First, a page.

When I nighted and dayed in Damascus-town, ❋
Time sware such another he ne'er should view:
And careless we slept under wing of night, ❋
Till dappled Morn 'gan her smiles renew:
And dew-drops on branch in their beauty hung, ❋
Like pearls to be dropt when the Zephyr blew:
And the Lake was the page where birds read and note, ❋
And the clouds set points to what breezes wrote.
- 89^ Again we have "Dastur" for "Izn."
- 90^ Arab. "Iklím"; the seven climates of Ptolemy.
- 91^ Arab. "Al-Ghadir," lit. a place where water sinks, a lowland: here the drainage-lakes east of Damascus into which the Baradah (Abana?) discharges. The higher eastern plain is "Al-Ghutah" before noticed.
The Wazir encamped on the open space called Al-Hasá; and, after pitching tents, said to his servants, "A halt here for two days!" So they went into the city upon their several occasions, this to sell and this to buy; this to go to the Hammam and that to visit the Cathedral-mosque of the Banu Umayyah, the Ommiades, whose like is not in this world. Ajib also went, with his attendant eunuch, for solace and diversion to the city and the servant followed with a quarter-staff of almond-wood so heavy that if he struck a camel therewith the beast would never rise again. When the people of Damascus saw Ajib's beauty and brilliancy and perfect grace and symmetry (for he was a marvel of comeliness and winning loveliness, softer than the cool breeze of the North, sweeter than limpid waters to a man in drowth, and pleasanter than the health for which sick man sueth), a mighty many followed him, whilst others ran on before, and sat down on the road until he should come up, that they might gaze on him, till, as Destiny had decreed, the Eunuch stopped opposite the shop of Ajib's father, Badr al-Din Hasan. Now his beard had grown long and thick and his wits had ripened during the twelve years which had passed over him, and the Cook and ex-rogue having died, the so-called Hasan of Bassorah had succeeded to his goods and shop, for that he had been formally adopted before the Kazi and witnesses. When his son and the Eunuch stepped before him he gazed on Ajib and, seeing how very beautiful he was, his heart fluttered and throbbed, and blood drew to blood and natural affection spake out and his bowels yearned over him. He had just dressed a conserve of pomegranate grains with sugar, and Heaven-implanted love wrought within him; so he called to his son Ajib and said, "O my lord, O thou who hast gotten the mastery of my heart and my very vitals and to whom my bowels yearn; say me, wilt thou enter my house and solace my soul by eating of my meat?" Then his eyes streamed with tears which he could not stay, for he bethought him of what he had been and what he had become. When Ajib heard his father's words his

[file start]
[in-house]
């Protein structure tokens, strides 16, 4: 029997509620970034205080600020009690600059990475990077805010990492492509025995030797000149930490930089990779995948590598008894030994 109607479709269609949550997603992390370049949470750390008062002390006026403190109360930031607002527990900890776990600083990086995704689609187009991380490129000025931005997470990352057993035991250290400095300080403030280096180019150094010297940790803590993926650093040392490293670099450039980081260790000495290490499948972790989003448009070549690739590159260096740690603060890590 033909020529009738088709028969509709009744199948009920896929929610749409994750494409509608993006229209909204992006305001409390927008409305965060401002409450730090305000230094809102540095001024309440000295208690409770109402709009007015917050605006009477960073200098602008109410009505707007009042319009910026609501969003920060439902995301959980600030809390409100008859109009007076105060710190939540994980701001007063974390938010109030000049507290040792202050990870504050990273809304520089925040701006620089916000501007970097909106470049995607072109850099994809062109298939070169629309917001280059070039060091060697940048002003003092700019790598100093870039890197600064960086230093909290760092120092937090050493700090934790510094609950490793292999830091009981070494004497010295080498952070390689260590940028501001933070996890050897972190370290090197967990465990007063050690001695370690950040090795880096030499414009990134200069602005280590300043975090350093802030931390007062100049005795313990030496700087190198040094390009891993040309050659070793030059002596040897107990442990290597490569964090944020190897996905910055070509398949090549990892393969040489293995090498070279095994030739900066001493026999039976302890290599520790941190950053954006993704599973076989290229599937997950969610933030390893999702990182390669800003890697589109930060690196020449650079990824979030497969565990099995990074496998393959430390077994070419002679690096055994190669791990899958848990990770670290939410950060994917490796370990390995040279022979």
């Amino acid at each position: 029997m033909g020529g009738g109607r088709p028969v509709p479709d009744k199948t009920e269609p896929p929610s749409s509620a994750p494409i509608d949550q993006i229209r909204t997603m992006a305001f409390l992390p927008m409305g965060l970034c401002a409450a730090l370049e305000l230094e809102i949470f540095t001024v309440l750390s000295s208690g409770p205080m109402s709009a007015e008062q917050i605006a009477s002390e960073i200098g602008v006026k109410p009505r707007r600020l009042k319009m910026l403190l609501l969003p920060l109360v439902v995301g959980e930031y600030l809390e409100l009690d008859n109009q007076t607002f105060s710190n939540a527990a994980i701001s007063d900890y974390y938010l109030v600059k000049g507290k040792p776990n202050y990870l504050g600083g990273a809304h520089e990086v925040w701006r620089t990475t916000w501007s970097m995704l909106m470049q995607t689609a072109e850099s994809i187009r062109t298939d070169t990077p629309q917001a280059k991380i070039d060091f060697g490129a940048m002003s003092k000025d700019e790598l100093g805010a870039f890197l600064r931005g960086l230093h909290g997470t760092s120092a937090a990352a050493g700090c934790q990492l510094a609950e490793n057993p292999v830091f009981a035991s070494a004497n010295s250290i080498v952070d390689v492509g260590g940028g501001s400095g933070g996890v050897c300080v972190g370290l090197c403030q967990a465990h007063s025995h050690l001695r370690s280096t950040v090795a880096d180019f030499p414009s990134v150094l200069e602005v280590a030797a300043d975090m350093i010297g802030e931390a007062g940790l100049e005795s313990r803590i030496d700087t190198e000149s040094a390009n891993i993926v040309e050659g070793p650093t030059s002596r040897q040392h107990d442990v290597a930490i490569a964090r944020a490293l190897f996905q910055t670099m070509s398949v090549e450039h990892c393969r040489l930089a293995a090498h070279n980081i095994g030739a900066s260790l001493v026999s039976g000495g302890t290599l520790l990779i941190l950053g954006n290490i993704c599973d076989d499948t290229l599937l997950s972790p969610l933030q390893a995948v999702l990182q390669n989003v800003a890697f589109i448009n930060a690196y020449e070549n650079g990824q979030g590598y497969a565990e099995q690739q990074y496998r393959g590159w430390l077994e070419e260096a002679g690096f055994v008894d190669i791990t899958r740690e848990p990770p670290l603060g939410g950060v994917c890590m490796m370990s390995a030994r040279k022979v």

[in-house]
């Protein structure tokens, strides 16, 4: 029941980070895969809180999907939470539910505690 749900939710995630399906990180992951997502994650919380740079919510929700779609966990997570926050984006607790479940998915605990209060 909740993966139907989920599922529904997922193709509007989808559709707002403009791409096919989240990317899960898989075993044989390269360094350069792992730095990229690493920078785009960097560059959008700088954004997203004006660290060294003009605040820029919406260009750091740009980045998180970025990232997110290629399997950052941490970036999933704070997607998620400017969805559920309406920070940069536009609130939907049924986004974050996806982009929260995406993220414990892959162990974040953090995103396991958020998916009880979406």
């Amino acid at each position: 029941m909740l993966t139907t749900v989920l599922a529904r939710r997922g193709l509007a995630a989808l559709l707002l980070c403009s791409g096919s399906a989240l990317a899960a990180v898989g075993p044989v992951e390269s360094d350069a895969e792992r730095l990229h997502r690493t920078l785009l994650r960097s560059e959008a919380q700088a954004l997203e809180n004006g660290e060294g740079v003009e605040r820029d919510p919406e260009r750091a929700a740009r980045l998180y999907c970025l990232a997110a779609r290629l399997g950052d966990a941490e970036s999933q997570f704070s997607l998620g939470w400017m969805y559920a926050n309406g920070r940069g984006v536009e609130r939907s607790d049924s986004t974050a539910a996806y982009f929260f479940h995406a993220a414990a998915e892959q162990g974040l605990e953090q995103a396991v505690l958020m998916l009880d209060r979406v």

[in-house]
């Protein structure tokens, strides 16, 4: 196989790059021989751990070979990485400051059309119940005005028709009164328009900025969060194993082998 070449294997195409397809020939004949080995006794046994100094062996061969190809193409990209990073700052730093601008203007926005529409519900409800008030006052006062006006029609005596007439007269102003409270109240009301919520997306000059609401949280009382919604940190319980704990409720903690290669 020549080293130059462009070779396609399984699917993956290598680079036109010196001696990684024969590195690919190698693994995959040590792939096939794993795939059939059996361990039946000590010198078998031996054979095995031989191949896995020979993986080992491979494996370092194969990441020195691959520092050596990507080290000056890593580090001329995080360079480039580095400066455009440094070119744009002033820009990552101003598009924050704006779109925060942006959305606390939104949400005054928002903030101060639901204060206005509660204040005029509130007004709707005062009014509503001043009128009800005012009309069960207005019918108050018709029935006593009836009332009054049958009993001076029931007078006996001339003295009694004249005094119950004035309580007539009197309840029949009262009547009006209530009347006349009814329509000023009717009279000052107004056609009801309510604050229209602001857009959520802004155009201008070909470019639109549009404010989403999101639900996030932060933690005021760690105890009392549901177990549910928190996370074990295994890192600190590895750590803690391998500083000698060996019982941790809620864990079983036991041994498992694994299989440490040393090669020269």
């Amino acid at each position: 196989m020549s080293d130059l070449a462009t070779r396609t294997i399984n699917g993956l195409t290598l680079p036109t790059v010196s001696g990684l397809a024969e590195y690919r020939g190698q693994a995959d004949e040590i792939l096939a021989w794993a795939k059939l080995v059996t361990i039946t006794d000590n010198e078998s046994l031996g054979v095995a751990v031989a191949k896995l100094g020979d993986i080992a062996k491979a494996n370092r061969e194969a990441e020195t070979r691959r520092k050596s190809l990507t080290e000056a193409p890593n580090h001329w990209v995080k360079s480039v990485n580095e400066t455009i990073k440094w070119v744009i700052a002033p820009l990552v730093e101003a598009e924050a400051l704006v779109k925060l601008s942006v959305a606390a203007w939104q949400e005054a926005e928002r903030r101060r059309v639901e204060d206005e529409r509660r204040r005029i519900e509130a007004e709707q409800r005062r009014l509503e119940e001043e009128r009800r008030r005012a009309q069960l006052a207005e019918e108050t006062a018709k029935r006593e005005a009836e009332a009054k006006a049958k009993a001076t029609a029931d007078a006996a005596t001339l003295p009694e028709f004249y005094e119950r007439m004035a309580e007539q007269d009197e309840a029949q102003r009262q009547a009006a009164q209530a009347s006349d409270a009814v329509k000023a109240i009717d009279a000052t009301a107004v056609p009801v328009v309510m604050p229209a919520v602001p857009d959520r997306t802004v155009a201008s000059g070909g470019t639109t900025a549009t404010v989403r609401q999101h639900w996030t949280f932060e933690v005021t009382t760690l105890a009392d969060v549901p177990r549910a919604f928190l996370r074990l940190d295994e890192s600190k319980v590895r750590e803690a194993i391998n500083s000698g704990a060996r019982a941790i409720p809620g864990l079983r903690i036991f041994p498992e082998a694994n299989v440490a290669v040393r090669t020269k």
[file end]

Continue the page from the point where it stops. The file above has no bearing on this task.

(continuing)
- 92^ The "Plain of Pebbles" still so termed at Damascus; an open space west of the city.
- 93^ Every Guide-book, even the Reverend Porter's "Murray," gives a long account of this Christian Church ‘verted to a Mosque.
- 94^ Arab. "Nabút"; Pilgrimage i. 336.
- 95^ The Bres. Edit. says, "would have knocked him into Al-Yaman," (Southern Arabia), something like our slang phrase "into the middle of next week."
heart also yearned himwards and he looked at the Eunuch and said to him, "Of a truth, O my good guard, my heart yearns to this cook; he is as one that hath a son far away from him: so let us enter and gladden his heart by tasting of his hospitality. Perchance for our so doing Allah may reunite me with my father." When the Eunuch heard these words he cried, "A fine thing this, by Allah! Shall the sons of Wazirs be seen eating in a common cook-shop? Indeed I keep off the folk from thee with this quarter-staff lest they even look upon thee; and I dare not suffer thee to enter this shop at all." When Hasan of Bassorah heard his speech he marvelled and turned to the Eunuch with the tears pouring down his cheeks; and Ajib said, "Verily my heart loves him!" But he answered, "Leave this talk, thou shalt not go in." Thereupon the father turned to the Eunuch and said, "O worthy sir, why wilt thou not gladden my soul by entering my shop? O thou who art like a chestnut, dark without but white of heart within! O thou of the like of whom a certain poet said * * * " The Eunuch burst out a-laughing and asked—"Said what? Speak out by Allah and be quick about it." So Hasan the Bassorite began reciting these couplets:—